69. Forest of Arden appears in the play As You Like It by William Shakespeare.
70. Globe Theatre was built in 1599.
71. Astrophel: A Pastorall Elegy upon the Death of the Most Noble and Valorous Knight, Sir Philip Sidney is a poem by the English poet Edmund Spenser.
72. Spenser’s Epithalamion is a wedding hymn.
73. The first tragedy Gorboduc was later entitled as Ferrex and Porrex.
74. Sidney's “Apologie for Poetrie” is a reply to Gosson's “School of Abuse”.
75. In his Apologie for Poetrie, Sidney defends the Three Dramatic Unities.
76. Christopher Marlowe wrote only tragedies. He first used Blank Verse in his Jew of Malta.
77. "Was this the face that launched a thousand ships”. This line occurs in Doctor Faustus by Marlowe.
78. Ben Jonson used the phrase 'Marlowe's mighty line' for Marlowe's Blank Verse.
79. Ruskin said, "Shakespeare has only heroines and no heroes".
80. The phrase 'The Mousetrap' used by Shakespeare in Hamlet. It is the play within the
81. Spenser dedicates the Preface to The Faerie Queene to Sir Walter Raleigh.
82. The Faerie Queene is an allegory. In this Queen Elizabeth is allegorized through the character of Gloriana.
83. Charles Lamb called Spenser the 'Poets' Poet'.
84. Spenser first used the Spenserian stanza in Faerie Queene.
85. In the original scheme or plan of the Faerie Queene as designed by Spenser, it was to be completed in Twelve Books. But he could not complete the whole plan. Only six books exist now.
86. Twelve Cantos are there in Book I of the Faerie Queene.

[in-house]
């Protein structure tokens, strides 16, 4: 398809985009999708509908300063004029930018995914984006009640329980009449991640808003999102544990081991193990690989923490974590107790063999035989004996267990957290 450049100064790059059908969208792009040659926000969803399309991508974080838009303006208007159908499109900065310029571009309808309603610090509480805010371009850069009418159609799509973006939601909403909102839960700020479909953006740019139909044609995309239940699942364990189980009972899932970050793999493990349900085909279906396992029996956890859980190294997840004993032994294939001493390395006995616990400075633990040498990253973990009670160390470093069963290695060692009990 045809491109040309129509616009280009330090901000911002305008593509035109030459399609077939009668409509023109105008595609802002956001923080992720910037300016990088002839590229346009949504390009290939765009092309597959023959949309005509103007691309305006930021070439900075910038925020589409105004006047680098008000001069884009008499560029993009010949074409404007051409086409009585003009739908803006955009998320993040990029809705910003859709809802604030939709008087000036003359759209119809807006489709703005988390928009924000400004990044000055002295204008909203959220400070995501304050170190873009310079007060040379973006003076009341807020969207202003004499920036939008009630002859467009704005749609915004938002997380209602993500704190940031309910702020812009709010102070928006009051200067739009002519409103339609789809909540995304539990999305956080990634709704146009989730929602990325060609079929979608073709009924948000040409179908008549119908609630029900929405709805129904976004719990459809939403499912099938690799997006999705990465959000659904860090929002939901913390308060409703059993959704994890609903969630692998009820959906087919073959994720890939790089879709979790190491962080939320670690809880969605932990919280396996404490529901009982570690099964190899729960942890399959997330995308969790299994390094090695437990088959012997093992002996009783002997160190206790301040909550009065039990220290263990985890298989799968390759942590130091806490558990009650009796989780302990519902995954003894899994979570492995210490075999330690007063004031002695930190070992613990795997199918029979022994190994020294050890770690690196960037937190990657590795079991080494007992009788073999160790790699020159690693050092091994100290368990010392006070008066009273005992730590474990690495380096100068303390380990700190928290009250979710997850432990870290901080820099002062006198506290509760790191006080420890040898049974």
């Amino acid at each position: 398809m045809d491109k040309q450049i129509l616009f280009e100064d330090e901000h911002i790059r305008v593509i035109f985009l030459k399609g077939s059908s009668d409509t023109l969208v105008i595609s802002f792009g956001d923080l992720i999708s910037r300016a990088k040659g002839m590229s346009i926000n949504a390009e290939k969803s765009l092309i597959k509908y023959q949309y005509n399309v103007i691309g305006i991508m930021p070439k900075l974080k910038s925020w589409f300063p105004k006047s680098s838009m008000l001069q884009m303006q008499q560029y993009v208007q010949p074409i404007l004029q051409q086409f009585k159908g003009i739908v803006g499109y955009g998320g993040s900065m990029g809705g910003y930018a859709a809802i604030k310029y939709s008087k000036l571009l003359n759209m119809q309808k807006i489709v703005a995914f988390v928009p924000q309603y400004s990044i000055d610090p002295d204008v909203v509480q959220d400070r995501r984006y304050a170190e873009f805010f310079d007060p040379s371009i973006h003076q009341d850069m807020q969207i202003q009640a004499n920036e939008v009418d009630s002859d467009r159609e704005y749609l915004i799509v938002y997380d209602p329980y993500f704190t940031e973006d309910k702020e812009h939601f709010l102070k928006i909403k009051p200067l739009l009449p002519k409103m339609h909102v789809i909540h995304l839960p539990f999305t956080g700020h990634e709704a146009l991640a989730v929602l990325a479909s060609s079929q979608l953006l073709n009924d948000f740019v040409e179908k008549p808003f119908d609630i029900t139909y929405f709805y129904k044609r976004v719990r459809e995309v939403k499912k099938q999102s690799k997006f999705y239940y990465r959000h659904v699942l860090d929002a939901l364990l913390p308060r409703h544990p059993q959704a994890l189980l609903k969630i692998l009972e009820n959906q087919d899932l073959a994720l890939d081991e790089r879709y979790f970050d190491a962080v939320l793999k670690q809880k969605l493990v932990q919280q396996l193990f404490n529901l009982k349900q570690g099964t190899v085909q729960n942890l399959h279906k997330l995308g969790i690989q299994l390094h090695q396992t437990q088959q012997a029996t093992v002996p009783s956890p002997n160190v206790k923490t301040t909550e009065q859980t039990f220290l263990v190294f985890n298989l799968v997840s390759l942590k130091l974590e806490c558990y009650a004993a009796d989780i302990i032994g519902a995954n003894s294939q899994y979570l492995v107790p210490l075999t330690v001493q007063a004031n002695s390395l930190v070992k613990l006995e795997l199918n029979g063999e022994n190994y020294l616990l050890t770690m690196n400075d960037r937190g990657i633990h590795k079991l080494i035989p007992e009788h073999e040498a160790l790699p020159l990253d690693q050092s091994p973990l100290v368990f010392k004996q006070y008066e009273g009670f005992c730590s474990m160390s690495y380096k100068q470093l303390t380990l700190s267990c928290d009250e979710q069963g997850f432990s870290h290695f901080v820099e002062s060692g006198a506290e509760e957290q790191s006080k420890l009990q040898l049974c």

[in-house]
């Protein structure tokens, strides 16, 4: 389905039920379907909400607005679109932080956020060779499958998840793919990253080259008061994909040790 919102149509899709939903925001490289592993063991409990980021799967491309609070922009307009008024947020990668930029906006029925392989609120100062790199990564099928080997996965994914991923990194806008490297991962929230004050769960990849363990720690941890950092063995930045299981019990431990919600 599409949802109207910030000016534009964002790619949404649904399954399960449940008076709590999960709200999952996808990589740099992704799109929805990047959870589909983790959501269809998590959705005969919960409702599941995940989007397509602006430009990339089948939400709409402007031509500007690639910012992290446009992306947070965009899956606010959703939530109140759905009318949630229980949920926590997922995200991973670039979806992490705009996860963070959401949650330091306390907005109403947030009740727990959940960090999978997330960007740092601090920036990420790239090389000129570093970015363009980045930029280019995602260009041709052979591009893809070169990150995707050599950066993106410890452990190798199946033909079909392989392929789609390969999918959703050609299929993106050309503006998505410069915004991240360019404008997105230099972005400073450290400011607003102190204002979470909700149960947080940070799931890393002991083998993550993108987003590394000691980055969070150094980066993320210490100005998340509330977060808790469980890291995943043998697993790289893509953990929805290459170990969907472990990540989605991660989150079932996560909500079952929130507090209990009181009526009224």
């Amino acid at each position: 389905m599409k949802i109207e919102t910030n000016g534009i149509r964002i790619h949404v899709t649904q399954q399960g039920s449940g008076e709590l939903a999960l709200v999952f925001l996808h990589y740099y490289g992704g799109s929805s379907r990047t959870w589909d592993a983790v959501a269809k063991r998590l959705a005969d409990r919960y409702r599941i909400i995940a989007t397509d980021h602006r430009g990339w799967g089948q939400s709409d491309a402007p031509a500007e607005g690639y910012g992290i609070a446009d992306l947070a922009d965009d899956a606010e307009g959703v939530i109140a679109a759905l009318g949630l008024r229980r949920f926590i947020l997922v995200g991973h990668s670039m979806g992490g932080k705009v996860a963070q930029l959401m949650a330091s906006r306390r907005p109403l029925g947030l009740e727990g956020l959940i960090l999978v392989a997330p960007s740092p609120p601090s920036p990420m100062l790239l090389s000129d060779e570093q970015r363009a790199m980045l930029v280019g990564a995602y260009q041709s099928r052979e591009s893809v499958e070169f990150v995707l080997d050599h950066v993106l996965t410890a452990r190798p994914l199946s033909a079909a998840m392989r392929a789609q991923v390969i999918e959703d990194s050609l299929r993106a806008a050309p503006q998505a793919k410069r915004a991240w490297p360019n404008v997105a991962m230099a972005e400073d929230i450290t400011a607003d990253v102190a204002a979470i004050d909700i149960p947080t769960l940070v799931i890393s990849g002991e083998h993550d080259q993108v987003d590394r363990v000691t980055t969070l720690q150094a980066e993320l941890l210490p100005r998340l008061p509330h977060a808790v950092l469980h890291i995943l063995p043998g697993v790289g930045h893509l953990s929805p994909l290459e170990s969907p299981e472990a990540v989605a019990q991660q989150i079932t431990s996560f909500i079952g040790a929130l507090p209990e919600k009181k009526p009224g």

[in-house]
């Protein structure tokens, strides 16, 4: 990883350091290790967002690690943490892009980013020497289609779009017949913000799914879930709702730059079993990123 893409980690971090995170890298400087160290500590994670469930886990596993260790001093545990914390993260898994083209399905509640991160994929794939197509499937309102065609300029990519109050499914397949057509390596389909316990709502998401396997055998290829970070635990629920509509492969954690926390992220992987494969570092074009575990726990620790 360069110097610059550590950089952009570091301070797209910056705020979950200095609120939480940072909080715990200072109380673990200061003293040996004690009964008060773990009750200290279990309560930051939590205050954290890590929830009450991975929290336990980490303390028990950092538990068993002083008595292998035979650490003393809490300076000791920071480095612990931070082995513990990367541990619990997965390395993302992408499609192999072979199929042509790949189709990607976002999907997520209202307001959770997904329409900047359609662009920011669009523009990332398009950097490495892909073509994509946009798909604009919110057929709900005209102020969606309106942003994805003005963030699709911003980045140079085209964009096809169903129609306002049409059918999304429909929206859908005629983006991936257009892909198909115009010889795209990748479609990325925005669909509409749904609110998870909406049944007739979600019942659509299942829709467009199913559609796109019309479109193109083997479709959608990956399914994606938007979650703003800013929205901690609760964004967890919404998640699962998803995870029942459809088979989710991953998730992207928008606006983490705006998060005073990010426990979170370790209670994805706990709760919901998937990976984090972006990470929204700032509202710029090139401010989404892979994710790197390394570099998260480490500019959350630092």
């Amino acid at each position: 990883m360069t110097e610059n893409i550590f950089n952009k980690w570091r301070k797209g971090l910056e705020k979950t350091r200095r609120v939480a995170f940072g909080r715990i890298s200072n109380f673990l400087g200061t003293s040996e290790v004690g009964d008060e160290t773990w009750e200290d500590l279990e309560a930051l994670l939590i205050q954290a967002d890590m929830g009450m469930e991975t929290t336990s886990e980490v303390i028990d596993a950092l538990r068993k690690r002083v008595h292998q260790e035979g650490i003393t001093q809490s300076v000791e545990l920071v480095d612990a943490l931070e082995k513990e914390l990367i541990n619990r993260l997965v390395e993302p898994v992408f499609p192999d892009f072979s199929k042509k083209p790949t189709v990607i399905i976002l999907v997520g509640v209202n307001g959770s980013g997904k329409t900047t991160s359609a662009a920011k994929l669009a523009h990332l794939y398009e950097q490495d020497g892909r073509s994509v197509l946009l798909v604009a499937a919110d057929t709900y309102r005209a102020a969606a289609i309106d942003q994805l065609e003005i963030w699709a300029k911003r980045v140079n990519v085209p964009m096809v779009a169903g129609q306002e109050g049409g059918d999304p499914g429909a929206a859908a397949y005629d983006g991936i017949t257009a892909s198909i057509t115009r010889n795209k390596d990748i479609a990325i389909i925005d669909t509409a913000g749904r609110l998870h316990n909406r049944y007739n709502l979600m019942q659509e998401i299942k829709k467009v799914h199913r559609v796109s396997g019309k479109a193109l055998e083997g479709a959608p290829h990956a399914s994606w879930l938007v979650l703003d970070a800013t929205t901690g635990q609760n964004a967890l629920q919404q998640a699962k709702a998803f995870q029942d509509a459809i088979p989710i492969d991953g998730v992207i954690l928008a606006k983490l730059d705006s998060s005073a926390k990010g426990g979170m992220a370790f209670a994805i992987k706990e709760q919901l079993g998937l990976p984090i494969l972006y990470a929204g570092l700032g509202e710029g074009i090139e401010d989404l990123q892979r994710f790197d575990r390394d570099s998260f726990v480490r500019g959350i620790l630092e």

87. In the Dedicatory Letter, Spenser Says that the real beginning of the allegory in the
Faerie Queene is to be found in Book XII.
88. The Faerie Queene is basically a moral allegory. Spenser derived this concept of
moral allegory from Aristotle.
89. Ben Jonson said 'Spenser writ no language.'
90. Spenser divided his ‘Shepheardes Calender’ into twelve Ecologues. They represent
twelve months of a year.
91. Bacon's Essays are modelled on the Essais of Montaigne.
92. Bacon is the author of Novum Organum.
93. Spenser dedicated his Shepheards Calendar to Sir Philip Sidney.
94. Ten Essays were published in Bacon's First Edition of Essays in 1597.
95. 58 essays of Bacon were published in his third and last edition of Essays in 1625.
96. "......... a mixture of falsehood is like alloy in coin of gold and silver, which may make the metal work the better , but it embaseth it". These lines occur in Bacon’s “Of Truth”.
97. Hamlet said "Frailty thy name is woman” in Hamlet by Shakespeare.
98. "Life is a tale, told by an idiot, Full of sound and fury signifying nothing." These lines
occur in Macbeth by Shakespeare.
99. "The lunatic, the lover, and the poet, Are of imagination all compact." These lines
occur in A Mid - Summer Night's Dream.
100. "Neither a borrower nor a lender be”. This line was told by Polonius in Hamlet.